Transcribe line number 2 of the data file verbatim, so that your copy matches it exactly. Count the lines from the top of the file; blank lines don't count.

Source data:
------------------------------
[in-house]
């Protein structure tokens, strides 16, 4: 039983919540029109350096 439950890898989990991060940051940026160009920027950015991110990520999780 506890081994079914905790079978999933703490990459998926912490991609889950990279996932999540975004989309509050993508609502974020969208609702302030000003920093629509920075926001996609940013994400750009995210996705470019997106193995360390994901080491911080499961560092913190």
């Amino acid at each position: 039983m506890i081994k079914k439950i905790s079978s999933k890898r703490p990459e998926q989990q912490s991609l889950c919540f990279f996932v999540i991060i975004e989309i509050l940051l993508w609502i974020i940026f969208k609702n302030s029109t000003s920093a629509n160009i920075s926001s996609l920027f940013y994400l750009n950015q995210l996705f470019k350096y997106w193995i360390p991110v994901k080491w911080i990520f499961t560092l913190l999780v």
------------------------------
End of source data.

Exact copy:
């Protein structure tokens, strides 16, 4: 039983919540029109350096 439950890898989990991060940051940026160009920027950015991110990520999780 506890081994079914905790079978999933703490990459998926912490991609889950990279996932999540975004989309509050993508609502974020969208609702302030000003920093629509920075926001996609940013994400750009995210996705470019997106193995360390994901080491911080499961560092913190």